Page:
UD’s Aglet Budget

Everyone has heard of a “shoestring budget.”  But did you know that UD gets by on an “aglet budget”?  What is an aglet? you ask.  An aglet is that little plastic sheath at the end of a shoestring.  That’s right.  Our budget is so small that we only wish we could get by on a […]

Logic & First Principles, 4: The logic of being, causality and science

We live as beings in a world full of other concrete entities, and to do science we must routinely rely on mathematics and so on numbers and other abstract objects. We observe how — as just one example — a fire demonstrates causality (and see that across time causality has been the subject of hot […]

Information flow in rocks and brains: Your mug may have a message for you

If we equate information flow in rocks with information flow in minds, we are probably looking at a naturalist (materialist) view of consciousness: Nature is all there is and everything is conscious. There is a certain simplicity to it; there is no hard problem of consciousness; it’s an illusion.

Soil microorganisms are twice the estimated volume of oceans, raise questions

Presumably, these millennia-old subsurface organisms don’t reproduce much, as it is more economical to just stay alive and do nothing. What then of evolution? If the millennial organism changes a fair bit over the centuries, is that evolution?

About the facts of life, Darwinian Jerry Coyne is still being stubborn …

Earlier today, in A Man is a Woman, Winston, Barry Arrington asks us to imagine the reprogramming of people who think that words like “male” and “female” represent biological realities, which is somewhat like Winston’s mistake in imagining that 2 and 2 could make 4 even if the party needs them to make 5. In […]

Is it easier than ever to be a mad scientist?

Fraser’s and Rees’s basic point seems sound: New information, digitization, and affordable advanced machinery have crashed entry costs for many fields, including tinkering with people. So we can expect more of this.

So what’s this about “Little Foot”?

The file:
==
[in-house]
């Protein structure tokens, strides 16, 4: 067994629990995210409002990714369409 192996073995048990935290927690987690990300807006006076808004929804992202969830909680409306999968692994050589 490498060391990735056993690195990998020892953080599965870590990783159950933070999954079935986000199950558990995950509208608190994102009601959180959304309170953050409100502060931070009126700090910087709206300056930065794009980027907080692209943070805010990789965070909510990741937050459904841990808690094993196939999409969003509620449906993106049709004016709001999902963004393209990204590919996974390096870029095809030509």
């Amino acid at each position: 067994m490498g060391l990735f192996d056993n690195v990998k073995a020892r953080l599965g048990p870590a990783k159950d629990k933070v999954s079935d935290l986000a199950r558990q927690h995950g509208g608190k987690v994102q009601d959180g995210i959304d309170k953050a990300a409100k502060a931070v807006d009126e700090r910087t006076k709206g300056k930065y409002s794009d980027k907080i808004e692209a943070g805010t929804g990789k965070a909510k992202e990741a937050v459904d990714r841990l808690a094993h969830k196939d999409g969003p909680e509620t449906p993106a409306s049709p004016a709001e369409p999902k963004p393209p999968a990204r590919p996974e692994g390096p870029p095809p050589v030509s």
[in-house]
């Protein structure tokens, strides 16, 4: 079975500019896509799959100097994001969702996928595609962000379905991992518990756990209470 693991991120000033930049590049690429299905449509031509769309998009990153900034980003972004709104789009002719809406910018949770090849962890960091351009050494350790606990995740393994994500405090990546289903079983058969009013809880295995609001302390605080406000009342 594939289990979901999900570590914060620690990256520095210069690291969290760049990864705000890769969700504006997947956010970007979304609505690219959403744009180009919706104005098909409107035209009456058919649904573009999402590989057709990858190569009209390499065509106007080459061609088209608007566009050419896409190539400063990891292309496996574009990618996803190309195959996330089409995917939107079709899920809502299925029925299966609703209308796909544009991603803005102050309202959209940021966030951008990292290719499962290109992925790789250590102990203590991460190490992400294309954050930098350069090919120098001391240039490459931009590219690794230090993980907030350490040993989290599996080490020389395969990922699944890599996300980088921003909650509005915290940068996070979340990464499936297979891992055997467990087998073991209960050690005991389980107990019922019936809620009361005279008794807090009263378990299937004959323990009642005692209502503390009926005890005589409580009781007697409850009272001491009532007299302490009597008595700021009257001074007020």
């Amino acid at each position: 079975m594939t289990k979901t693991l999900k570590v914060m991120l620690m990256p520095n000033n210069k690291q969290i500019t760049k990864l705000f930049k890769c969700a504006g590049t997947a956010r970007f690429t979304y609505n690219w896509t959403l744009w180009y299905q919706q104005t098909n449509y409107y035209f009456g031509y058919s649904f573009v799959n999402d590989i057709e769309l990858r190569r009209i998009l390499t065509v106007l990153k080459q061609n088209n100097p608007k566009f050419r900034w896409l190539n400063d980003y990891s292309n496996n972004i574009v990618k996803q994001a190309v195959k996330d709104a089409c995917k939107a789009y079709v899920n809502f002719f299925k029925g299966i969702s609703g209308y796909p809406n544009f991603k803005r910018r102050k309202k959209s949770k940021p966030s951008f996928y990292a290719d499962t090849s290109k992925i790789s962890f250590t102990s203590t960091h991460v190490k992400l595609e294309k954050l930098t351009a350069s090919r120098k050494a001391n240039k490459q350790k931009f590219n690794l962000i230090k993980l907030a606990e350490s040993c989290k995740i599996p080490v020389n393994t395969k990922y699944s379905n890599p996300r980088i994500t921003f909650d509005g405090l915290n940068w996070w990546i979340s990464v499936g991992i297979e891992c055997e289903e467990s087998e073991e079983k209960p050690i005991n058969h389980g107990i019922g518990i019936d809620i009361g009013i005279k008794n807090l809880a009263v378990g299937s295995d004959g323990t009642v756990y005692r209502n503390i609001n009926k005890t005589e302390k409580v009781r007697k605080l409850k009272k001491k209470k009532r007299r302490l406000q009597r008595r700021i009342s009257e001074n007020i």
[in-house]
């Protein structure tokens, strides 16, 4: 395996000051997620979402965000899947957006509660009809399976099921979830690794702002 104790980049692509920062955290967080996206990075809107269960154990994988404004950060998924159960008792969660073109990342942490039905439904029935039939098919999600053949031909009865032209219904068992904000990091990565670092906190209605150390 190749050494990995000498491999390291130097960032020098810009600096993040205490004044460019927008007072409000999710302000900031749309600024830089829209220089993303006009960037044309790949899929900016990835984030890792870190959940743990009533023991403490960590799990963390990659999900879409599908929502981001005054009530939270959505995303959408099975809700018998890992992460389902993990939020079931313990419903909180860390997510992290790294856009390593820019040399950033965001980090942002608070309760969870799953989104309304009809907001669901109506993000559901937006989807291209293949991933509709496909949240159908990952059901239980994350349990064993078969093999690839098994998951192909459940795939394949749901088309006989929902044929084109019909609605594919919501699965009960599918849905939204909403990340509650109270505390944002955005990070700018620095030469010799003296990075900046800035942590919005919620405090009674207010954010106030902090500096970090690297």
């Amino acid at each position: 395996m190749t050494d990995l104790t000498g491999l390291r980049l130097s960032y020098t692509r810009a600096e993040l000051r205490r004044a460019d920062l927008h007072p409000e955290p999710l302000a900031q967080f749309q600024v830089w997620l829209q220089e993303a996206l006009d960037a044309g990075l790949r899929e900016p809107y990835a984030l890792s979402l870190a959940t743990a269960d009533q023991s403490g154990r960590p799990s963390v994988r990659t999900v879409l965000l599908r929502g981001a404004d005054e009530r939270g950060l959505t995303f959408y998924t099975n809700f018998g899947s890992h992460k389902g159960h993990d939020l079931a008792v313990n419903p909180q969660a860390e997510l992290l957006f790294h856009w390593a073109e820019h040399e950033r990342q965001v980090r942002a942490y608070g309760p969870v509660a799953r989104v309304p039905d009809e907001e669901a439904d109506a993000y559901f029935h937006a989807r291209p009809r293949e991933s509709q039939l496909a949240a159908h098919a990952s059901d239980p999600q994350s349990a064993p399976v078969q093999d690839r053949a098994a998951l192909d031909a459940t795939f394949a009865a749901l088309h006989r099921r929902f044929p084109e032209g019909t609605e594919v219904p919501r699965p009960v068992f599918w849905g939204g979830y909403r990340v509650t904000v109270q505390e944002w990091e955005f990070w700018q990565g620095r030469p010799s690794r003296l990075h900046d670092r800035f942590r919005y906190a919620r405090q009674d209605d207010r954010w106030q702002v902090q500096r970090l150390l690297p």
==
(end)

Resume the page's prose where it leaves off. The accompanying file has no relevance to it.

If you read the science news, you’ve probably been hearing about Little Foot alot: The first of a raft of papers about ‘Little Foot’ suggests that the fossil is a female who showed some of the earliest signs of human-like bipedal walking around 3.67 million years ago. She may also belong to a distinct species […]

A Man is a Woman, Winston

Leftists frequently bash ID proponents and climate change hysteria skeptics as science “deniers.”  This is ironic, because these same leftists insist that a man can be a woman by simply wanting to be badly enough.  This would be amusing if they did not often employ the levers of political power to force compliance with their […]

How does human language differ from animal signals?

How is “To be or not to be?” different from Bow wow wow!? Both animals and humans use signs. A sign points to something other than itself. For example, when you point with your finger at a tree, you are making a sign. You want people to look at the tree, not at your finger. […]

Our solar system is a lot rarer than it was a quarter century ago

Two independent teams of astronomers recently looked into the matter: Astronomers have detected and measured the mass and/or orbital features of 3,869 planets in 2,887 planetary systems beyond the solar system. This ranks as a staggering rate of discovery, given that the first confirmed detection of a planet orbiting another hydrogen-fusion-burning star was as recent […]

Do female rats depend in part on their uterus for memory?

That’s the surprising conclusion of a recent study that required rats who had had their ovaries or their uterus removed or both and then had to negotiate a water maze six weeks later: As compared with the other rats, animals who had only their uterus removed struggled more as the test became increasingly difficult. The […]